India climbs 10 spots on world giving index for 2017
While India’s ranking has improved to 81 from 91, the CAF World Giving Index 2017 indicates that philanthropy has declined globally—with the exception of Africa
New Delhi: The eighth edition of the Charities Aid Foundation (CAF) World Giving Index 2017 indicates that global giving has declined across continents with only Africa recording a a positive shift in giving habits.
The report bases its findings on three parameters: number of people donating money, volunteering time and helping a stranger. Asia, unlike Africa, has seen a decline in all three giving behaviours with helping a stranger decreasing from 51% to 47%, donating money from 37% to 33% and volunteering down to 21%. Countries such as Ireland, Germany, Norway, the UK have scores which have decreased between 1 to 5 percentage points and the US has slipped to the fifth position, its lowest ranking since 2011.
“Global decline can be attributed to political environments in individual countries. For example, the report indicates even though Myanmar has retained the top slot for the fourth time, its percentage score is down by 5 points. This can be attributed to the political environment in the country which has changed in the last few years,” says Meenakshi Batra, chief executive officer, CAF India.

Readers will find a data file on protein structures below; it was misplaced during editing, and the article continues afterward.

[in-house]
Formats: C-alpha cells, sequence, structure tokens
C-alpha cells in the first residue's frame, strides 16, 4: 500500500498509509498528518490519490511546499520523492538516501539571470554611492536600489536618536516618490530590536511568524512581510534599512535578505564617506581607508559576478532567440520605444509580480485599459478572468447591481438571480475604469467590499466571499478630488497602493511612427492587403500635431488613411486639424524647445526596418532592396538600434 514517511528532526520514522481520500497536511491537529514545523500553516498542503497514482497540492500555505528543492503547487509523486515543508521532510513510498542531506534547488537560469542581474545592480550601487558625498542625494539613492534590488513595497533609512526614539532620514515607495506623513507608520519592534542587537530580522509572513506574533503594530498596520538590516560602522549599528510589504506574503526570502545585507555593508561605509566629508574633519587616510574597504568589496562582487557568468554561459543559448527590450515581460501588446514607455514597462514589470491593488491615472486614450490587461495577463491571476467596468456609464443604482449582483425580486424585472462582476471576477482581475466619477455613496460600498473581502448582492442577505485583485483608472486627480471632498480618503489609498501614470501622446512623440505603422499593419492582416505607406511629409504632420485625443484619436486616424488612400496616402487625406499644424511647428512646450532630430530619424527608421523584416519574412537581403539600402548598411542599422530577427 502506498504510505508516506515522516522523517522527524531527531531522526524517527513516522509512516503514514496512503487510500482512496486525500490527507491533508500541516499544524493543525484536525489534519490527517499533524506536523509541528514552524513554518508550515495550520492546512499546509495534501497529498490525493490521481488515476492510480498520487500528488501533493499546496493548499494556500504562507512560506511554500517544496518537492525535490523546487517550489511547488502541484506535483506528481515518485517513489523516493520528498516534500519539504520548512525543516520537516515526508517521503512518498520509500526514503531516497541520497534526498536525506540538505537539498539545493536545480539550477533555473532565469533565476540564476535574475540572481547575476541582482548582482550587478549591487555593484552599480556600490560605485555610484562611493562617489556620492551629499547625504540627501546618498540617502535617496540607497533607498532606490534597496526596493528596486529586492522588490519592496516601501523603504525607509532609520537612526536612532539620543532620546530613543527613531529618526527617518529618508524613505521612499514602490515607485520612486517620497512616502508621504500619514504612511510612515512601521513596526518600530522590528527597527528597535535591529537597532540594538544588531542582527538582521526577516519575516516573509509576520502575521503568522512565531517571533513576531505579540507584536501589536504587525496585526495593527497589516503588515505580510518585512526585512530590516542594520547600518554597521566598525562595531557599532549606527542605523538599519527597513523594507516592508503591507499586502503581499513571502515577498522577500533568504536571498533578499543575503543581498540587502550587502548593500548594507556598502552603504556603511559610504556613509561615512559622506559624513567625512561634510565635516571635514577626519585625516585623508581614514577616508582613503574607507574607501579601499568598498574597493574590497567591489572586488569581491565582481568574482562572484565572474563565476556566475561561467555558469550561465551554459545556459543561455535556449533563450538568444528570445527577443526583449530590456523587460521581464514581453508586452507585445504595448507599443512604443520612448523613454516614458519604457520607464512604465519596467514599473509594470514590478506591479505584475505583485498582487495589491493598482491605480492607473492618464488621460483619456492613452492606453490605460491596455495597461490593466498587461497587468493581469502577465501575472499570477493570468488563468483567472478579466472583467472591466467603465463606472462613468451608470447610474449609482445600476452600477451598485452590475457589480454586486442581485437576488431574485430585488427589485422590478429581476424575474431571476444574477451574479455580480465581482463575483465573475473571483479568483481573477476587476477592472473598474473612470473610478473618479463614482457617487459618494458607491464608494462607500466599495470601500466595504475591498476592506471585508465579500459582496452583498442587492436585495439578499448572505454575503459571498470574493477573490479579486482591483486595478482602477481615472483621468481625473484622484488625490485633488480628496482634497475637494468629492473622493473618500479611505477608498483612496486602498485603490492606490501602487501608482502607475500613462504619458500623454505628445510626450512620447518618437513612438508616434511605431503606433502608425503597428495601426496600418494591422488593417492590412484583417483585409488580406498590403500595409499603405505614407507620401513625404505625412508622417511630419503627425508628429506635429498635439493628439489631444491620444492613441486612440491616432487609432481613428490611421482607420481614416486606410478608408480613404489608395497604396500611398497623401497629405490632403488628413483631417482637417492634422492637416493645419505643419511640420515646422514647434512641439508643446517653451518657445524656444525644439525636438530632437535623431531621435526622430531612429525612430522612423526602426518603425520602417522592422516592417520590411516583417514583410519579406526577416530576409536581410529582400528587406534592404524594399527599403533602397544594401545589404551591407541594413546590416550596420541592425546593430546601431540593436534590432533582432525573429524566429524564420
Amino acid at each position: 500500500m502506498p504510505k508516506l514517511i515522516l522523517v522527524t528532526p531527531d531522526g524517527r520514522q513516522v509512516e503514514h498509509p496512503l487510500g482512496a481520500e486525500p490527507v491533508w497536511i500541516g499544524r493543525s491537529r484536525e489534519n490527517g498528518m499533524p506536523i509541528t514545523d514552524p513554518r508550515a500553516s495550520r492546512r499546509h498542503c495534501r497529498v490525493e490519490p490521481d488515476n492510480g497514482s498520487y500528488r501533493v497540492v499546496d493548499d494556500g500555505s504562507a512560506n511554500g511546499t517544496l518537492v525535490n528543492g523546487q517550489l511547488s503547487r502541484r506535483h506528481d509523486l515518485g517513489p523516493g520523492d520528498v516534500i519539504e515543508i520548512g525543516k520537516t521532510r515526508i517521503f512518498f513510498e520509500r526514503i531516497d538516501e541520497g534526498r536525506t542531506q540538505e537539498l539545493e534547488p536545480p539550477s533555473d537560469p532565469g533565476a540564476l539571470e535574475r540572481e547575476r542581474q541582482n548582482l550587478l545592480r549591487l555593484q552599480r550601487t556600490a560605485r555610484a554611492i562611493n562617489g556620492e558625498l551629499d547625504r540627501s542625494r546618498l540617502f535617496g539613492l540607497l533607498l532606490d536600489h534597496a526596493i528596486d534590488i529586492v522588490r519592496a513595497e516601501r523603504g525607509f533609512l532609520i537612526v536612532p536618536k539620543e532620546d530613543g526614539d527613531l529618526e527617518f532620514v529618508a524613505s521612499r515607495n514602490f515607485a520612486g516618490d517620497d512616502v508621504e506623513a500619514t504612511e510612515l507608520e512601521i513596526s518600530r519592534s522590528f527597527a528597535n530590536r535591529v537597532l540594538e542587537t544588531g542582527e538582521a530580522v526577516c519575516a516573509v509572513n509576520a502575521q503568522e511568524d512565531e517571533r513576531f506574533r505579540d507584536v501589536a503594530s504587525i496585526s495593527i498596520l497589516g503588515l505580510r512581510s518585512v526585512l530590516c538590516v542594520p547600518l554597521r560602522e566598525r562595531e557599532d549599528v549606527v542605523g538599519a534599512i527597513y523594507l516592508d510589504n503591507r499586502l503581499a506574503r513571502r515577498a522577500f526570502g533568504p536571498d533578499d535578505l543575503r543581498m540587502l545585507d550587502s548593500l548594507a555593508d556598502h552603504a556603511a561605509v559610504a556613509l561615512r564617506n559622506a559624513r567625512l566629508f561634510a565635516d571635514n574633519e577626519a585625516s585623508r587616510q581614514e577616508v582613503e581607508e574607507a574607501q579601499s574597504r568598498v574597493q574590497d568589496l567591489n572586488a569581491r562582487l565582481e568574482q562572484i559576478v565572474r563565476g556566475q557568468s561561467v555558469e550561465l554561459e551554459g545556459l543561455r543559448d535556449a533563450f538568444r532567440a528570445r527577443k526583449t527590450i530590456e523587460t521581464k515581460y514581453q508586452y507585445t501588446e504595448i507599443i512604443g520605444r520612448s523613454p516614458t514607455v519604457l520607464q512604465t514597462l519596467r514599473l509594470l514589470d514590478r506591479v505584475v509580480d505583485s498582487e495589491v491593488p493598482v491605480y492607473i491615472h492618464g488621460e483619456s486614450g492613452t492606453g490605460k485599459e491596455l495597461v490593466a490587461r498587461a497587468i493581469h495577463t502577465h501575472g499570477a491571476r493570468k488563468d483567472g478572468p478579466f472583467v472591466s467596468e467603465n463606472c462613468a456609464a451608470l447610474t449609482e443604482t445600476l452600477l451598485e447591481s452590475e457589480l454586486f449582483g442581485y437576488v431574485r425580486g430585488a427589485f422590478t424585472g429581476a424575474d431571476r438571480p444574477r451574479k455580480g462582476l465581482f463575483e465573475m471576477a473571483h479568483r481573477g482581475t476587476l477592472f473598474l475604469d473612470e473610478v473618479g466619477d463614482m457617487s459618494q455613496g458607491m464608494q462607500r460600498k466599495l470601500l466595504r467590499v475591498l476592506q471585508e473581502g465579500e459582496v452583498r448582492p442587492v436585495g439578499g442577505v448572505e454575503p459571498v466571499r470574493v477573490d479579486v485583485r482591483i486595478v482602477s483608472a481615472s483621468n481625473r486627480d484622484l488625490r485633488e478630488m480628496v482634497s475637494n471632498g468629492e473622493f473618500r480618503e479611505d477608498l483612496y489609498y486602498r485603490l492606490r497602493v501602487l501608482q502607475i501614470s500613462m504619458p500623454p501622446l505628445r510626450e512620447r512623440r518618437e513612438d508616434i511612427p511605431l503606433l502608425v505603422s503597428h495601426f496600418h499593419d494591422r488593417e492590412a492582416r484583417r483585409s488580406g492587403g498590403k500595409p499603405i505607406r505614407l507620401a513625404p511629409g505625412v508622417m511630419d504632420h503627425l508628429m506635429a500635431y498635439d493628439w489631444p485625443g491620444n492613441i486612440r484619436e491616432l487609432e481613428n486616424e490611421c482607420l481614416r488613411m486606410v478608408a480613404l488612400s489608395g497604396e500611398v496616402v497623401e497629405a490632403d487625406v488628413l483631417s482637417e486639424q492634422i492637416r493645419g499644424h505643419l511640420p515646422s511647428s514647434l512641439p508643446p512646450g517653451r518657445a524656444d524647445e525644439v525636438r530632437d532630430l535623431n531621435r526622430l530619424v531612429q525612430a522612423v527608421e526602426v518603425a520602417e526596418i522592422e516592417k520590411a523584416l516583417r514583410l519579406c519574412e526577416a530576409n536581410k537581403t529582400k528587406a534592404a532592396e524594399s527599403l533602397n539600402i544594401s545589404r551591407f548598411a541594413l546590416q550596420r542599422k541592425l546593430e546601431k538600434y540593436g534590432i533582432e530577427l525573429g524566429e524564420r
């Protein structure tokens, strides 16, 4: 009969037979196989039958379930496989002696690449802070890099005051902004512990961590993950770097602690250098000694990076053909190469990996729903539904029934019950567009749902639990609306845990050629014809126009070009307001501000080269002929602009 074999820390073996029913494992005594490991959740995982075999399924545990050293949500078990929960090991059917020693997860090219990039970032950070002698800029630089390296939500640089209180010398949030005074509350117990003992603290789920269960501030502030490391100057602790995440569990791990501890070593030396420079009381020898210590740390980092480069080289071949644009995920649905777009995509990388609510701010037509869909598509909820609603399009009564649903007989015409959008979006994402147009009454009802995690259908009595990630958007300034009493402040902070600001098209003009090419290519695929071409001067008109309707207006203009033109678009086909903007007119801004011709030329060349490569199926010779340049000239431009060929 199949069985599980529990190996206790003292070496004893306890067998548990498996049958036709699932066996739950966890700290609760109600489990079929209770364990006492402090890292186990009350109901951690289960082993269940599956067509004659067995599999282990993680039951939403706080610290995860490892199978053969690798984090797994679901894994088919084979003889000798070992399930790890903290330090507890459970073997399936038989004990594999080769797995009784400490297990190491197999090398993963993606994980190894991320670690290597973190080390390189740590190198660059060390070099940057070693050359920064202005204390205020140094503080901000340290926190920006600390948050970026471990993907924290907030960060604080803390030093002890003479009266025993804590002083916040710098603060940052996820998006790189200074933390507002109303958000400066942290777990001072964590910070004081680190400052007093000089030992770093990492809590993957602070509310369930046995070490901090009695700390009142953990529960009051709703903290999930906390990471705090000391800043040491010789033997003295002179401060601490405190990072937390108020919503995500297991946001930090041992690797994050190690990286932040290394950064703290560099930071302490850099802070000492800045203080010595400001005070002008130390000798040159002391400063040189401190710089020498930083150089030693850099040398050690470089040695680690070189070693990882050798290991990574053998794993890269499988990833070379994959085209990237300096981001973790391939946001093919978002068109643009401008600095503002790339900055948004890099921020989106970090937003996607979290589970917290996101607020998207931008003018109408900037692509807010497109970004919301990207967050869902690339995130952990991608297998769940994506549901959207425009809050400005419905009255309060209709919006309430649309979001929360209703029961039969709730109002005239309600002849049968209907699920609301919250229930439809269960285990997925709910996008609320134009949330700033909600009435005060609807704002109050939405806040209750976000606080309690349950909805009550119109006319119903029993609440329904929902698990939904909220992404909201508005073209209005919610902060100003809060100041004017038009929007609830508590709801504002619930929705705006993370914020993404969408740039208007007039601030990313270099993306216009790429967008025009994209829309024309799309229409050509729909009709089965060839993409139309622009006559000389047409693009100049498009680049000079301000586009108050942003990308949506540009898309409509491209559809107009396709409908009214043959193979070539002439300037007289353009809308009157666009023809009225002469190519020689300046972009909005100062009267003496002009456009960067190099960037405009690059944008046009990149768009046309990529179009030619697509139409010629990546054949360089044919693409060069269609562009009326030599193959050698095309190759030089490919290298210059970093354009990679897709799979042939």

Meanwhile, India’s ranking has improved to 81 from 91. But there is still room for improvement, if India wants to beat its 2013 ranking of 69.
The CAF World Giving Index 2017 is primarily based on data from Gallup’s World View World Poll, which covered 139 countries that together represent around 95% of the world’s population (around 5.2 billion people).
According to the index, 80 countries saw a decrease in the proportion of people helping a stranger. This reduction was seen both in developing and developed economies while a decrease in donation of money was more prominent in developed countries. In fact, the proportion of people across the world who reported donating money in 2016—when the research for this year’s report was conducted—is the lowest in three years.
“Given the shifts in stability of many global economies it is not surprising that philanthropy is on a downswing globally. Philanthropy does get impacted when economies are not entirely stable. In addition, major economic changes like Brexit also contribute to downturns,” says Deval Sanghavi, co-founder, Dasra, a not-for-profit working with philanthropists
Like last year, India continues to rule when it comes to the number of people participating, but it lags behind when the proportion of the population participating is calculated. According to the data, 340 million Indians participated in helping a stranger (down from 401 million during 2015), 265 million gave money (up from 203 million during 2015) and 256 million volunteered (up from 200 million during 2015).
“In India, the CSR (corporate social responsibility) norms that resonate in every board room have made the development sector and related issues a priority agenda. This has led to a rise in number of people exploring philanthropy, giving, and volunteering. This could be a contributing factor towards the Indian ranking moving up by 10 places,” says Sanghavi.
The report does caution that these findings do not necessarily reflect long-term trends.
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